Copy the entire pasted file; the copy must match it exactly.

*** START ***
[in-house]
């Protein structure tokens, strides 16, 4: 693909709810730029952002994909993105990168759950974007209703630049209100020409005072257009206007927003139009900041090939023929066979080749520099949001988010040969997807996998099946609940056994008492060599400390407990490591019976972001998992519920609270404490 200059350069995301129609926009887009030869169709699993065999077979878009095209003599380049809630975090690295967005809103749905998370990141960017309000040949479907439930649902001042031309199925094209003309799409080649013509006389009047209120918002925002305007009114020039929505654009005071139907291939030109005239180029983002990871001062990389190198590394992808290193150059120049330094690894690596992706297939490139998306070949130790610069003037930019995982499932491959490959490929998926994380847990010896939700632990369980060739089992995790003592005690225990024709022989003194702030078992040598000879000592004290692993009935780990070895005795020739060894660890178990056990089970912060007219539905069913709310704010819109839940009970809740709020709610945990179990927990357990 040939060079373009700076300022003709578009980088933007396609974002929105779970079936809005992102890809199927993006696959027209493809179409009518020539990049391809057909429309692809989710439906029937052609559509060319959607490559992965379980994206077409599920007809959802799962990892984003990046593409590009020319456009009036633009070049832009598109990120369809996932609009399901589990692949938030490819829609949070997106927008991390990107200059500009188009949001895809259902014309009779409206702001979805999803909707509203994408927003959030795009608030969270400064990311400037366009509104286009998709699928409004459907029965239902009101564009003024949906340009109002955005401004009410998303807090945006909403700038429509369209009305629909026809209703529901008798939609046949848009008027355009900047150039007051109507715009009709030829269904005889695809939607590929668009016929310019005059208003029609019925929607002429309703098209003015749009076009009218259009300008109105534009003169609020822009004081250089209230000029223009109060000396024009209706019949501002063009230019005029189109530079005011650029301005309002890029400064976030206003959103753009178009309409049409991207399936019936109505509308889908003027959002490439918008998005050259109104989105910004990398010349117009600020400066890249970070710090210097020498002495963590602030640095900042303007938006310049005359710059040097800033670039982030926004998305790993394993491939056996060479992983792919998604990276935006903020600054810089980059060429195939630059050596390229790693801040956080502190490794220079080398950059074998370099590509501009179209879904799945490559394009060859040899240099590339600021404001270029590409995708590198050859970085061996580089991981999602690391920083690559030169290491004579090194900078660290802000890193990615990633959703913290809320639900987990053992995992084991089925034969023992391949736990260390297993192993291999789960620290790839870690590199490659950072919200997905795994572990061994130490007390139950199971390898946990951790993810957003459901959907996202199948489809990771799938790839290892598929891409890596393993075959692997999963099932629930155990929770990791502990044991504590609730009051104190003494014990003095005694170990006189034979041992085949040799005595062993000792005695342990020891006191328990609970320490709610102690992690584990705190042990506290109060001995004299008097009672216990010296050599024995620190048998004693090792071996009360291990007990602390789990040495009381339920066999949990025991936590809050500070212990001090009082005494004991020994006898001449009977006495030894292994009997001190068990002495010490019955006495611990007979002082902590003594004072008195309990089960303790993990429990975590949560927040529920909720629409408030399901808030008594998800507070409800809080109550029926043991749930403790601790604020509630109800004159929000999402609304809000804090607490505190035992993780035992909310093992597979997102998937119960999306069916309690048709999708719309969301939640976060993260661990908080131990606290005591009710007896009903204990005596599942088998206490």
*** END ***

[in-house]
């Protein structure tokens, strides 16, 4: 693909709810730029952002994909993105990168759950974007209703630049209100020409005072257009206007927003139009900041090939023929066979080749520099949001988010040969997807996998099946609940056994008492060599400390407990490591019976972001998992519920609270404490 200059350069995301129609926009887009030869169709699993065999077979878009095209003599380049809630975090690295967005809103749905998370990141960017309000040949479907439930649902001042031309199925094209003309799409080649013509006389009047209120918002925002305007009114020039929505654009005071139907291939030109005239180029983002990871001062990389190198590394992808290193150059120049330094690894690596992706297939490139998306070949130790610069003037930019995982499932491959490959490929998926994380847990010896939700632990369980060739089992995790003592005690225990024709022989003194702030078992040598000879000592004290692993009935780990070895005795020739060894660890178990056990089970912060007219539905069913709310704010819109839940009970809740709020709610945990179990927990357990 040939060079373009700076300022003709578009980088933007396609974002929105779970079936809005992102890809199927993006696959027209493809179409009518020539990049391809057909429309692809989710439906029937052609559509060319959607490559992965379980994206077409599920007809959802799962990892984003990046593409590009020319456009009036633009070049832009598109990120369809996932609009399901589990692949938030490819829609949070997106927008991390990107200059500009188009949001895809259902014309009779409206702001979805999803909707509203994408927003959030795009608030969270400064990311400037366009509104286009998709699928409004459907029965239902009101564009003024949906340009109002955005401004009410998303807090945006909403700038429509369209009305629909026809209703529901008798939609046949848009008027355009900047150039007051109507715009009709030829269904005889695809939607590929668009016929310019005059208003029609019925929607002429309703098209003015749009076009009218259009300008109105534009003169609020822009004081250089209230000029223009109060000396024009209706019949501002063009230019005029189109530079005011650029301005309002890029400064976030206003959103753009178009309409049409991207399936019936109505509308889908003027959002490439918008998005050259109104989105910004990398010349117009600020400066890249970070710090210097020498002495963590602030640095900042303007938006310049005359710059040097800033670039982030926004998305790993394993491939056996060479992983792919998604990276935006903020600054810089980059060429195939630059050596390229790693801040956080502190490794220079080398950059074998370099590509501009179209879904799945490559394009060859040899240099590339600021404001270029590409995708590198050859970085061996580089991981999602690391920083690559030169290491004579090194900078660290802000890193990615990633959703913290809320639900987990053992995992084991089925034969023992391949736990260390297993192993291999789960620290790839870690590199490659950072919200997905795994572990061994130490007390139950199971390898946990951790993810957003459901959907996202199948489809990771799938790839290892598929891409890596393993075959692997999963099932629930155990929770990791502990044991504590609730009051104190003494014990003095005694170990006189034979041992085949040799005595062993000792005695342990020891006191328990609970320490709610102690992690584990705190042990506290109060001995004299008097009672216990010296050599024995620190048998004693090792071996009360291990007990602390789990040495009381339920066999949990025991936590809050500070212990001090009082005494004991020994006898001449009977006495030894292994009997001190068990002495010490019955006495611990007979002082902590003594004072008195309990089960303790993990429990975590949560927040529920909720629409408030399901808030008594998800507070409800809080109550029926043991749930403790601790604020509630109800004159929000999402609304809000804090607490505190035992993780035992909310093992597979997102998937119960999306069916309690048709999708719309969301939640976060993260661990908080131990606290005591009710007896009903204990005596599942088998206490």